Did Pell forget?

He has, with these posthumous complaints, forever diminished his legacy. Chaput is working on damaging his. In their shared belief that their approach to ministry, and their approach only, is the necessary way to follow the Lord Jesus, they display precisely the hubris pretending to be certainty that has played such a large role in the church’s loss of credibility. Both men convinced themselves that they are the solution to the problems of the church and, therefore, the world.

Of course, they resent the fact that Pope Francis, in his willingness to listen, is pointing the church to a new and fruitful path.

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  1. Paddy Ferry says:

    Why do we have so many ‘eejits’ in high positions in our church?

  2. Paddy Ferry says:

    Pell’s ‘catastrophe’ memorandum stains his legacy


    I always tried to give Cardinal George Pell the benefit of the doubt, which is why it is so disappointing to find out that the Australian prelate, who died Jan. 10, was the author of a memorandum attacking Pope Francis.

    The memo, published on a Vatican blog last March under the pseudonym “Demos,” was circulated to members of the College of Cardinals in anticipation of the next conclave. After the cardinal’s death it was revealed as Pell’s work by the Italian journalist Sandro Magister.

    Pell first came on my radar screen when Francis put him in charge of Vatican finances. My friends Down Under, where he had been archbishop of Melbourne and Sydney, were happy to see him go to Rome because he had been more pugnacious than pastoral. A former Australian rules football player, he was always ready for a brawl with anyone who opposed him.

    Although these are not the qualities you look for in a bishop, they were exactly the qualities needed for someone reforming Vatican finances. The pope needed someone who would not be intimidated by high-ranking clerics with fancy titles, someone willing to take on an entrenched bureaucracy.

    I thought the appointment was brilliant. It got him out of Sydney and put him where his talents fit the job. I did not care about his theological views as long as he rooted out corruption and inefficiency in the Vatican.

    Pell was attacked by insiders for not understanding the culture of the Vatican, for not understanding how things work. But Pell did not come to Rome to make friends. He came to upset the status quo, and I cheered him on.

    When he was accused of abusing an altar boy, I neither condemned him nor defended him. I was willing to let the Australian justice system do its job. Australia’s highest court eventually ruled in his favor.

    Pell did not hide the fact that he was a doctrinal conservative who opposed modifications that made the church more pastorally sensitive to people in complex situations, such as LGBTQ and divorced Catholics. Since Francis had urged members of the synod of bishops to speak boldly and not be afraid of disagreeing with him, I cannot criticize Pell for speaking his mind.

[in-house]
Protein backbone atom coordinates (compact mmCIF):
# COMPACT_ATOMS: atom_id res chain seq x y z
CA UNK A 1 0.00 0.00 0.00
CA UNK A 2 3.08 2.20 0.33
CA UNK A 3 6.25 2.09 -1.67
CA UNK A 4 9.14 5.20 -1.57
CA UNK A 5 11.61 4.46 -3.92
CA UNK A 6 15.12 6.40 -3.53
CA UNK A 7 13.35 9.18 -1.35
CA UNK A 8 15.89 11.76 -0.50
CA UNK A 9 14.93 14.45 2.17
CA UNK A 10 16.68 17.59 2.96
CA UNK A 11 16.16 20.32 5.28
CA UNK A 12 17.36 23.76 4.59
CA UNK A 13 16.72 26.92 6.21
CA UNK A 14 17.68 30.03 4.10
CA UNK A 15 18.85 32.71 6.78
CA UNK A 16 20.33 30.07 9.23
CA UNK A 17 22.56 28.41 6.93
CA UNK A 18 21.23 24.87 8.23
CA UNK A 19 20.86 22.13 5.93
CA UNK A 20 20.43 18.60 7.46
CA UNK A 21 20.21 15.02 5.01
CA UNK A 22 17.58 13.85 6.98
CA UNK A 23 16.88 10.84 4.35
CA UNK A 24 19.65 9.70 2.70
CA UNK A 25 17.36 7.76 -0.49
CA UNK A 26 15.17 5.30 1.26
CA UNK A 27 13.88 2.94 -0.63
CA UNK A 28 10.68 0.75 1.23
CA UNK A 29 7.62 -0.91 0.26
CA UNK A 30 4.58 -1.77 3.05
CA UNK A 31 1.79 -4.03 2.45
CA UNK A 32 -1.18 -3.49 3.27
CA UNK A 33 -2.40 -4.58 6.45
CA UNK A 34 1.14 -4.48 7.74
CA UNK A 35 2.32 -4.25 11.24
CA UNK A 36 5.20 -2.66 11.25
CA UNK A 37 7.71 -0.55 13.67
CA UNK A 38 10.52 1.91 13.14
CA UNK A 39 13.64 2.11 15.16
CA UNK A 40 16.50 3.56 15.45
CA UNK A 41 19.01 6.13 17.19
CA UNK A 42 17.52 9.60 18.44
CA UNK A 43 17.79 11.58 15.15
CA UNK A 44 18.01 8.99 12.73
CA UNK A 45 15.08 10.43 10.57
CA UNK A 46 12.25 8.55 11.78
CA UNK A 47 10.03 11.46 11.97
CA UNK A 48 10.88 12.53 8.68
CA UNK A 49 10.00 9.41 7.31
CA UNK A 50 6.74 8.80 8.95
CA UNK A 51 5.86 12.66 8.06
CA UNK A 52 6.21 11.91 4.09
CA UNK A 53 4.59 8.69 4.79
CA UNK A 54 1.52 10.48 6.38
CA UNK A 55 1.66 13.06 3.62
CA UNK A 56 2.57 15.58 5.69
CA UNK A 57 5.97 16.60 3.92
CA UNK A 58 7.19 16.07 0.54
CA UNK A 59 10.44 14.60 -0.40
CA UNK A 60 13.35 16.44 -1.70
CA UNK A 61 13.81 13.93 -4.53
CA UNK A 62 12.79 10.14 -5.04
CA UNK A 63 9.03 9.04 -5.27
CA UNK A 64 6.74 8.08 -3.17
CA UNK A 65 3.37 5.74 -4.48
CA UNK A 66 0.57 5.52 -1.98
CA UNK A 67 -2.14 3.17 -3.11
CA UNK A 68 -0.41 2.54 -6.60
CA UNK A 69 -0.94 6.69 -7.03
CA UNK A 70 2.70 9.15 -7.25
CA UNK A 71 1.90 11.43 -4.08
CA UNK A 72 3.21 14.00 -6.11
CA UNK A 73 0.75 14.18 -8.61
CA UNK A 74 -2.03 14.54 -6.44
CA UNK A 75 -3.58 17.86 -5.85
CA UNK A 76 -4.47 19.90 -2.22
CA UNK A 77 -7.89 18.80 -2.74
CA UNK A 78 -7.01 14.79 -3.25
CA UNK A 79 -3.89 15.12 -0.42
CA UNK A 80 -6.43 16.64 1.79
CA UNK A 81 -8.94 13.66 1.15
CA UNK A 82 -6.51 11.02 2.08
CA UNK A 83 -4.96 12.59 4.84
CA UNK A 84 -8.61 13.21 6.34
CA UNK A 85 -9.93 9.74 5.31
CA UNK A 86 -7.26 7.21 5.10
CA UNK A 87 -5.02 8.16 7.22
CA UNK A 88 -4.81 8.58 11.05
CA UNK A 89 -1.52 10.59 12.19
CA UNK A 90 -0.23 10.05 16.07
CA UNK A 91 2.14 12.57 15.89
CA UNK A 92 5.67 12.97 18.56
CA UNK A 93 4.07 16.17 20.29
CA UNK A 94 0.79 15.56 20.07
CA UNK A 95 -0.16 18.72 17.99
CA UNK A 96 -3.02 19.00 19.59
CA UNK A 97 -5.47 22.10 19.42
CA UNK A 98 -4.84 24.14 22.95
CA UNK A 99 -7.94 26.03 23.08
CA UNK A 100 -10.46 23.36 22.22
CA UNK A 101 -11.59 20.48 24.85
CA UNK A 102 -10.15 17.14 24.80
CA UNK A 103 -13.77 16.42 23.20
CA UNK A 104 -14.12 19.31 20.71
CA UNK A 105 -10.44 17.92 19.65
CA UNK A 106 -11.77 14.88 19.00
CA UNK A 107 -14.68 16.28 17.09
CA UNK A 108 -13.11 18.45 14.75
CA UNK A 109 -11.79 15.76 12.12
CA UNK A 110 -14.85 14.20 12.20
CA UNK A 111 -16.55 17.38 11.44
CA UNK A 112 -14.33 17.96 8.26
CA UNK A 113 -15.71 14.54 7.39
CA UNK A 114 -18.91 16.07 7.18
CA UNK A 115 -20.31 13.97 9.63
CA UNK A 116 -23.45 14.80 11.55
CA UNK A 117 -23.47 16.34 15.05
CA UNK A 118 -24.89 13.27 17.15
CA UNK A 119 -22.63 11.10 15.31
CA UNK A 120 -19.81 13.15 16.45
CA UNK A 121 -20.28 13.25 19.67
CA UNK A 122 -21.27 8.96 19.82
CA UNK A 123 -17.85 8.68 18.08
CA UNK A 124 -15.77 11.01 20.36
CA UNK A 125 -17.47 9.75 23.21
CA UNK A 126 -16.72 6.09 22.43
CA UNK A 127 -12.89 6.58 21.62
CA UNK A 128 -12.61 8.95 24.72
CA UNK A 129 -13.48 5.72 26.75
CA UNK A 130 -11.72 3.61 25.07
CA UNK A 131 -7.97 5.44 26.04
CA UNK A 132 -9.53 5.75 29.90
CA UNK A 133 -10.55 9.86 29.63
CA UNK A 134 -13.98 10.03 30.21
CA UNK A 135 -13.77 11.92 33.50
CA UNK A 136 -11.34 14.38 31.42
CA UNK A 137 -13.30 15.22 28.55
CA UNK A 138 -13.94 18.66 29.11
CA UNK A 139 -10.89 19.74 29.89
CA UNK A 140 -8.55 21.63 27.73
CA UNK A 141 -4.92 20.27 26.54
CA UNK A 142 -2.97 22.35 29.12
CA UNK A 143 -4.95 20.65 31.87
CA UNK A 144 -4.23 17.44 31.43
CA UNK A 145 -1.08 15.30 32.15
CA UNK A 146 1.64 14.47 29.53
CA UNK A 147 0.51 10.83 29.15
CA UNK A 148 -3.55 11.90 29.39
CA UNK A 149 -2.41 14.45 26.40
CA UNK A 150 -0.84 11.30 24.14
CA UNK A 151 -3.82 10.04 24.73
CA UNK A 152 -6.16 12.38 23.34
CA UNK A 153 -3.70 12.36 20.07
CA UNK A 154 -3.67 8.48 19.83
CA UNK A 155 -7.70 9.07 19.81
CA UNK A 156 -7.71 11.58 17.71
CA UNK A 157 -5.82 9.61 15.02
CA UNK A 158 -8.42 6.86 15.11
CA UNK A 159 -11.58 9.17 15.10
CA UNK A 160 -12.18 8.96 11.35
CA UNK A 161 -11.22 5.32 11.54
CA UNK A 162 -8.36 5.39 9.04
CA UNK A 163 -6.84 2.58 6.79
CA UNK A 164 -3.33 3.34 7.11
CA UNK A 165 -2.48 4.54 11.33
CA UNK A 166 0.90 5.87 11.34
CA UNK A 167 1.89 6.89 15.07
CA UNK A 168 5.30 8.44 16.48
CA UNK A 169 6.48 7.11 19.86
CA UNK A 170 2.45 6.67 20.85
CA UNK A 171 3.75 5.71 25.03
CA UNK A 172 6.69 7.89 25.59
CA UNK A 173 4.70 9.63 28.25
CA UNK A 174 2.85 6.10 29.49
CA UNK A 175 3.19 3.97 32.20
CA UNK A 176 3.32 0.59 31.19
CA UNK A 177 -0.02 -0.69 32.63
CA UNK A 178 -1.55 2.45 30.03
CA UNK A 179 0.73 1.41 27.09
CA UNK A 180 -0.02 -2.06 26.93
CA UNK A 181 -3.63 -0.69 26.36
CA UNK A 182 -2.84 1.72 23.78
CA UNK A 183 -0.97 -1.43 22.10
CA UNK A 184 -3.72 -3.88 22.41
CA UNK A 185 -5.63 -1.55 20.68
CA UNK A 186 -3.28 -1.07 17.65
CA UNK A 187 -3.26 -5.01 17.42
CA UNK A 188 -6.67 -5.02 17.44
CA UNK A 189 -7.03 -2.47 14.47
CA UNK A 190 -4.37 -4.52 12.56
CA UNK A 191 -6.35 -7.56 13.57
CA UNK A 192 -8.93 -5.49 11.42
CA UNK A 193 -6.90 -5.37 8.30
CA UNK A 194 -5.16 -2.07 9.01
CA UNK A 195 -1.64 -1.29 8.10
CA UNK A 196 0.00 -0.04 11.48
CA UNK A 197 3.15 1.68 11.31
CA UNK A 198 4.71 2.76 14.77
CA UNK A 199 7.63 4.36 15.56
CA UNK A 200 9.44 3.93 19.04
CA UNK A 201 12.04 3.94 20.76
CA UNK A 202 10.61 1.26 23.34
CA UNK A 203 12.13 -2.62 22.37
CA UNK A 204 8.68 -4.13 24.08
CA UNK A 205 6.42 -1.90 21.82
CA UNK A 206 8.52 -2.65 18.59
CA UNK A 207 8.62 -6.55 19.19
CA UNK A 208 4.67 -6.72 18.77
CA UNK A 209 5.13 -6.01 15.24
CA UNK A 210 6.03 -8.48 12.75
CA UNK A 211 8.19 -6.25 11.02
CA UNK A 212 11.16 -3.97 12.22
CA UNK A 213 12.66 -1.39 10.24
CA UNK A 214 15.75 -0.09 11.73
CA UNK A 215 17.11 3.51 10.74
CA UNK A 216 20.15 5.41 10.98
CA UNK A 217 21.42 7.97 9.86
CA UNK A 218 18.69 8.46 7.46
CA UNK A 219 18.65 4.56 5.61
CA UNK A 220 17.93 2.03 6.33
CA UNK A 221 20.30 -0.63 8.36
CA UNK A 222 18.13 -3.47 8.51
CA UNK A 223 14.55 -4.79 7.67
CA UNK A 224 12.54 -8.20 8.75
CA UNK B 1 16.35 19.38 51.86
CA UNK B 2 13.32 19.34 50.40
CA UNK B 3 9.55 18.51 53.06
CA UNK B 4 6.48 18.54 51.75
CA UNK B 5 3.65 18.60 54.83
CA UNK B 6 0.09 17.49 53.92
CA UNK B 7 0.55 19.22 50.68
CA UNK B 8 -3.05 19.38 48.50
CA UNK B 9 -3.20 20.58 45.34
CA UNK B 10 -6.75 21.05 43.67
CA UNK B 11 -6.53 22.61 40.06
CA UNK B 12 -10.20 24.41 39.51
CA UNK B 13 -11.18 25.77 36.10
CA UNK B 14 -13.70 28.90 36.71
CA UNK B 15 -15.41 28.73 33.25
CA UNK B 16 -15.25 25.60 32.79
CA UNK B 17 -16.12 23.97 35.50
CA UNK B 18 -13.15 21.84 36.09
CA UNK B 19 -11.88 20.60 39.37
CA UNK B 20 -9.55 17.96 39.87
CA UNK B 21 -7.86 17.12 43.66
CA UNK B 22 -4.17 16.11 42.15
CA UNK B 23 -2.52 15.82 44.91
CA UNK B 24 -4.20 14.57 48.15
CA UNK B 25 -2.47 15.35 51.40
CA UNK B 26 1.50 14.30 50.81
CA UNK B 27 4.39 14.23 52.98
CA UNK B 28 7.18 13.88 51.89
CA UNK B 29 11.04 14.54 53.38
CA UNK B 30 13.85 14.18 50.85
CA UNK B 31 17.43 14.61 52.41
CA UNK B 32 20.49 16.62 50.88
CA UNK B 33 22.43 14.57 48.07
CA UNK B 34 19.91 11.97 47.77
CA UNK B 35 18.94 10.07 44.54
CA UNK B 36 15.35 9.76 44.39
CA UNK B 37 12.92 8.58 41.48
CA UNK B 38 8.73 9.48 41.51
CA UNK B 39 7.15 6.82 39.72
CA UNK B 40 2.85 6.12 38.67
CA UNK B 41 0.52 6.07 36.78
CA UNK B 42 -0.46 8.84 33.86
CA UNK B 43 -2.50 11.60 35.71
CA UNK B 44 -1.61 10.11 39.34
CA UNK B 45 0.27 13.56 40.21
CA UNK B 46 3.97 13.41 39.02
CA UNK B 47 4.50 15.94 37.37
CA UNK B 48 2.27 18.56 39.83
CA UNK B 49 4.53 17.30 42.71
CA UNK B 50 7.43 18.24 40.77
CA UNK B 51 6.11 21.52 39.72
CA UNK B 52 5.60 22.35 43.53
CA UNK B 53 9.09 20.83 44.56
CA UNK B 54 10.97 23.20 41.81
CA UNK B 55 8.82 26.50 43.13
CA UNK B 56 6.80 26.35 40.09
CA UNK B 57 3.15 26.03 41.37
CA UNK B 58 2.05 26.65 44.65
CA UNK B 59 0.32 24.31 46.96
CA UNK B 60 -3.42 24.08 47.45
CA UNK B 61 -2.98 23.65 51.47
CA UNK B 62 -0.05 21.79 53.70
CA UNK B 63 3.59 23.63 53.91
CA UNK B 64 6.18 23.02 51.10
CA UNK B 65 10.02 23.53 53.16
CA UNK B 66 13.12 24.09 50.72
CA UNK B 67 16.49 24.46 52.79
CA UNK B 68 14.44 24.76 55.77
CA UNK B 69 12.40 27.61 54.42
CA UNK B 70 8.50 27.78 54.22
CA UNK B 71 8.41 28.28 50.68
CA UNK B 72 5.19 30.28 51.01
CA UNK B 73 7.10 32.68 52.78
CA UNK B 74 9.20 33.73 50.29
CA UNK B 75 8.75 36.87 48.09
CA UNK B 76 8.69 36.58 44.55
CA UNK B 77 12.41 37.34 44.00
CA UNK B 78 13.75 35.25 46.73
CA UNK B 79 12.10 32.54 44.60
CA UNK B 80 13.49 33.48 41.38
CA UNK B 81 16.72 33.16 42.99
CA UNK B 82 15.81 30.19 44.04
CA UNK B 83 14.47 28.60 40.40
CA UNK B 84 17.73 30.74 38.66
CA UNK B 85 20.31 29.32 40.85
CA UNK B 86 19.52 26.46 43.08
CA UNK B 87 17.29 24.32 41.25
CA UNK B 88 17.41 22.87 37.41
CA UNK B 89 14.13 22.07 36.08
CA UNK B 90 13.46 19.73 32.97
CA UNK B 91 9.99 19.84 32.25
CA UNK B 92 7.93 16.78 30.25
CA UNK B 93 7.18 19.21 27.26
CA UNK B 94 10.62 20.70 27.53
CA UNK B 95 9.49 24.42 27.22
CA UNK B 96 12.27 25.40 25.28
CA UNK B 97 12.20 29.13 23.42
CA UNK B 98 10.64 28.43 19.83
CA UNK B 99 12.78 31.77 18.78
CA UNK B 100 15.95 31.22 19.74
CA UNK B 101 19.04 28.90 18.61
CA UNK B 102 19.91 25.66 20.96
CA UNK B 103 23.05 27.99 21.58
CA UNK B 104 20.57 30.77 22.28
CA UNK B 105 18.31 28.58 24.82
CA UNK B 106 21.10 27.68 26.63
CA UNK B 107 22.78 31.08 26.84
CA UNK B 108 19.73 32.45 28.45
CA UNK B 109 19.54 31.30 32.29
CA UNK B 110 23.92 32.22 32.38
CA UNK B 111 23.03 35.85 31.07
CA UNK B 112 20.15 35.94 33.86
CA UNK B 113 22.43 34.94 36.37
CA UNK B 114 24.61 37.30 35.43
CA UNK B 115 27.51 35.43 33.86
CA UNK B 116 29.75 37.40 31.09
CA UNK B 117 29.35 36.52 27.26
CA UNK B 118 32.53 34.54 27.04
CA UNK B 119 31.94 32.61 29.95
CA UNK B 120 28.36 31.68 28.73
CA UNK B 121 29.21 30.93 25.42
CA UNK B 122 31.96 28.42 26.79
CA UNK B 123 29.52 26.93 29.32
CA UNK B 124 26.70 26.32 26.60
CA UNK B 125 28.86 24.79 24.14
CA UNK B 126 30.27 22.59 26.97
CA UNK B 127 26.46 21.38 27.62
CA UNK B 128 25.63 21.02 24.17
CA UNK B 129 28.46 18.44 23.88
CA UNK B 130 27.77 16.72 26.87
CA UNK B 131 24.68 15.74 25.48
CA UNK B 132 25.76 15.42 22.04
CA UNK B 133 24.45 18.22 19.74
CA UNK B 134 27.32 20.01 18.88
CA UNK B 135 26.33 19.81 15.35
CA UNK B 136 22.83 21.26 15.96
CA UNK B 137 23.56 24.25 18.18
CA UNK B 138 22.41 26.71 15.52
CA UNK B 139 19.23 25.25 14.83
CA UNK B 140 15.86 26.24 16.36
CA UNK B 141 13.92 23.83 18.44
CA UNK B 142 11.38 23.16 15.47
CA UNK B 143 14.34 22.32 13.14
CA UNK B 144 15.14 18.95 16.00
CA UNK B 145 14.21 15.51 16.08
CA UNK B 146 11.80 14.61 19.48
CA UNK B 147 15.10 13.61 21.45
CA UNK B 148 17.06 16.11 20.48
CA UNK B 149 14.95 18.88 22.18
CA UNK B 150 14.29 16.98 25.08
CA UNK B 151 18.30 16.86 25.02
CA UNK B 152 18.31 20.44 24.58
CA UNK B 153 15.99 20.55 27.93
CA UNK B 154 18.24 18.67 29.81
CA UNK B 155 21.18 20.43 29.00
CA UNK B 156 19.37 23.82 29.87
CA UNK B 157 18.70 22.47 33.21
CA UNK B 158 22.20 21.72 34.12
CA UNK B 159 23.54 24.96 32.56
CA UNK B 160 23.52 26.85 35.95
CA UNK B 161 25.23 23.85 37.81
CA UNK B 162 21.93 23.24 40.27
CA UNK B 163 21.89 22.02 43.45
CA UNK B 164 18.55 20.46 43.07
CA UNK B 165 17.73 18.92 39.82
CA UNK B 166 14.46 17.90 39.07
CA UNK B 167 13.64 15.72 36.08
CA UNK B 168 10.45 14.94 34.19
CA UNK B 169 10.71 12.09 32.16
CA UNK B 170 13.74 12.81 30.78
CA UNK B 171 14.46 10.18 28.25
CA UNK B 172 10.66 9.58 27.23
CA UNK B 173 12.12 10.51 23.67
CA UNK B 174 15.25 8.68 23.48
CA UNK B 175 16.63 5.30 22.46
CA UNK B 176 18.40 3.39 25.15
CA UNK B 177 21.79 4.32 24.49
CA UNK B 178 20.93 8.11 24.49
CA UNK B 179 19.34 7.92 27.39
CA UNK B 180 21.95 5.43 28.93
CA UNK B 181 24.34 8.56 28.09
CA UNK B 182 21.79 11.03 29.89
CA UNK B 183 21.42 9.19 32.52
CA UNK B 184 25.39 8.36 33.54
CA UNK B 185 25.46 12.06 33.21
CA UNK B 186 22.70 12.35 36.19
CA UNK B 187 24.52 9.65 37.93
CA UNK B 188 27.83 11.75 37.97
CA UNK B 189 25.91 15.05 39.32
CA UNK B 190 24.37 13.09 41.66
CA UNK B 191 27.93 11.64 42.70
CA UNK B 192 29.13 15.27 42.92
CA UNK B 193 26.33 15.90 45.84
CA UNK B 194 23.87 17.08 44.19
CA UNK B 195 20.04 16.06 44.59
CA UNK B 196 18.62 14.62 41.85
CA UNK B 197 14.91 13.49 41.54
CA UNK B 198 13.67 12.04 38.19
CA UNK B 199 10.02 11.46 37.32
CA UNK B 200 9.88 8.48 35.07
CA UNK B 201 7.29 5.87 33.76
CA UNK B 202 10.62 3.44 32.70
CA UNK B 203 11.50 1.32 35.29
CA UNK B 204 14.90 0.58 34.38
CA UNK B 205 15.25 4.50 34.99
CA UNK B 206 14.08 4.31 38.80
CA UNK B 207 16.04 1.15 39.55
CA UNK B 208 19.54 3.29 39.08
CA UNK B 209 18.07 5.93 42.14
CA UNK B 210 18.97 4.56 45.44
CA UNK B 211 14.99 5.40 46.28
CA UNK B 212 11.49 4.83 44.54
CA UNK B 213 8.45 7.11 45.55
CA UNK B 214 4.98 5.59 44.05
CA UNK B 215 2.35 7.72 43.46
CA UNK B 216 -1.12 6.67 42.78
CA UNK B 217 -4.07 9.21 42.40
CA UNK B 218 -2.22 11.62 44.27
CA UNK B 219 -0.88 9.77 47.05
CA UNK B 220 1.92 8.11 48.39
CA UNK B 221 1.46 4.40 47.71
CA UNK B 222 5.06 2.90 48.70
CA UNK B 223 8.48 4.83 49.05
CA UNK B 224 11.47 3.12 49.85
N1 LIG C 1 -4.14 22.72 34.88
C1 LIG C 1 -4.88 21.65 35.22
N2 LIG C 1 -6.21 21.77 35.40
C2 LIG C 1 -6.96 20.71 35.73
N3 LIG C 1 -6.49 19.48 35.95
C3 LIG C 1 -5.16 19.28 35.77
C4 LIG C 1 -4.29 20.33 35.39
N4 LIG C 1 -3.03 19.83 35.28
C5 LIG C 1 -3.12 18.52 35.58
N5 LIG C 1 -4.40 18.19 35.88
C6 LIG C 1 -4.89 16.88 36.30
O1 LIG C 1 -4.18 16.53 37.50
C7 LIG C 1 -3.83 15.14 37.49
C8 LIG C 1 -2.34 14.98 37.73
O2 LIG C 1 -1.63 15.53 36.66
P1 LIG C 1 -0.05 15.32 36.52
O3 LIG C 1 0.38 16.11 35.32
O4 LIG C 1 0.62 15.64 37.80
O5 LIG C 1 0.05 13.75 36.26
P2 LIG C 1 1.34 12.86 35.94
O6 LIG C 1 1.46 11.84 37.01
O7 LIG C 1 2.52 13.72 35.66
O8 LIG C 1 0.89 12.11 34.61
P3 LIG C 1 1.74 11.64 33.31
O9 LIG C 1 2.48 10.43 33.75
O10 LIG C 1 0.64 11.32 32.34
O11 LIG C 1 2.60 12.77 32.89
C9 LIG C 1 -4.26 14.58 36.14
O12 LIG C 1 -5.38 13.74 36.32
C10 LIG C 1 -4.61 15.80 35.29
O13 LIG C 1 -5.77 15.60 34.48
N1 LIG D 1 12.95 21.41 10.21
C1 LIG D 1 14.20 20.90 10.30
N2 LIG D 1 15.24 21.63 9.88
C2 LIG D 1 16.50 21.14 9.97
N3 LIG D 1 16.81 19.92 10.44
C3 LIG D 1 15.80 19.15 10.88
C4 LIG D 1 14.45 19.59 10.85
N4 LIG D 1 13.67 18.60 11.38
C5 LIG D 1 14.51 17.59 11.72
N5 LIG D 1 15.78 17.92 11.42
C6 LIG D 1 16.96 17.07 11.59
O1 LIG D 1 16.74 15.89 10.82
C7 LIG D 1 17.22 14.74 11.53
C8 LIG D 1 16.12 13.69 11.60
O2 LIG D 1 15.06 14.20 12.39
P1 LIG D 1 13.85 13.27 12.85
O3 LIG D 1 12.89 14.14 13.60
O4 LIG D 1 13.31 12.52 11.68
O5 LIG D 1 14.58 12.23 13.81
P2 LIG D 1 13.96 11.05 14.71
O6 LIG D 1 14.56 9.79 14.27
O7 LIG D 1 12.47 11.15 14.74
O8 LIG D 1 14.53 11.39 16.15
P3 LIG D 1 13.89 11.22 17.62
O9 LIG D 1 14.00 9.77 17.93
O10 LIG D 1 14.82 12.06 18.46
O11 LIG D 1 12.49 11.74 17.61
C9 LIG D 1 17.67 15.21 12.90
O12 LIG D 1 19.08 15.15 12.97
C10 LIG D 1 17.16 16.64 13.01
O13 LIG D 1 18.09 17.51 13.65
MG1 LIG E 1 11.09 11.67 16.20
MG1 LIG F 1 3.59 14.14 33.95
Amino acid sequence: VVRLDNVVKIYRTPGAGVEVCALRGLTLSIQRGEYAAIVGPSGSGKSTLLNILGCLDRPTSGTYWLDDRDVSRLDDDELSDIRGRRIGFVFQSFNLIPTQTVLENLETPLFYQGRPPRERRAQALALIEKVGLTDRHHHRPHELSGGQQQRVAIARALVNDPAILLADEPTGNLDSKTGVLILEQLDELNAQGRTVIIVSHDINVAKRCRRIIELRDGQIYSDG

But in authoring an anonymous memorandum attacking Francis, Pell crossed a line.

    By not taking responsibility for the memo, Pell for the first time in his life showed himself a coward. He was not willing to publicly stand behind his words. This was totally against character for a man who never avoided a fight. What a disappointment.

    Second, Pell seemed to have forgotten that Francis was the one who called him to Rome to be part of his team. Francis encouraged open discussion and debate but expected his team to support his decisions.

    It is one thing to argue with the pope behind closed doors; it is another thing to stab him in the back. In his memo, Pell refers to the Francis papacy as a “disaster” and a “catastrophe.” You don’t do that to your boss, especially when he had stood by you when you were indicted. Shame.

    Third, Pell forgot that he was a bishop, not an op-ed writer. His memorandum is a diatribe of indictments, not a reasoned argument.

    Compare this memo to the writings of Cardinal Walter Kasper and Archbishop John Quinn. Both of those prelates were known to have disagreements with Popes John Paul II and Benedict XVI, but they wrote in a fraternal and scholarly tone that respected the papal office. Pell, on the other hand, joined Archbishop Carlo Maria Viganò in mudslinging. What a disgrace.

    During the papacies of John Paul and Benedict, conservatives accused anyone who disagreed with them of being heretics or of being “cafeteria Catholics,” who picked and chose which teachings they would accept. Many of these conservatives were themselves cafeteria Catholics, for that matter, because they ignored John Paul’s and Benedict’s teaching on economic justice, peace and the environment. Their hypocrisy became even more evident with their rejection of Francis.
    It is one thing to argue with the pope behind closed doors; it is another thing to stab him in the back.

    In a Sept. 27, 2021, column, I offered five rules for disagreeing with the pope. They are worth repeating:

    First, be respectful.

    Second, if you disagree with a pope, be sure to emphasize the positive things that he has done.

    Third, describe the pope’s position accurately and completely; do not create a straw man that can be easily knocked down.

    Fourth, never speak or write when you are emotionally upset.

    Fifth, ask yourself, would you speak this way to a parent or someone you love?

    Our internal church discussions should follow the same rules as our ecumenical dialogue: Disagreements should lead to fuller knowledge and improvements and ultimately consensus.

    That way, as the old song goes, “They will know that we are Christians by our love,” rather than knowing we are Catholics by our fight

  3. Michael J. Toner says:

    Cardinal Pell`s role in inflicting the present English translation of the mass on us is another infamous thing of his which lives on, day by day, Sunday after Sunday. It epitomises exactly the sort of church he wanted to maintain: ossified, backward-looking and hierarchical.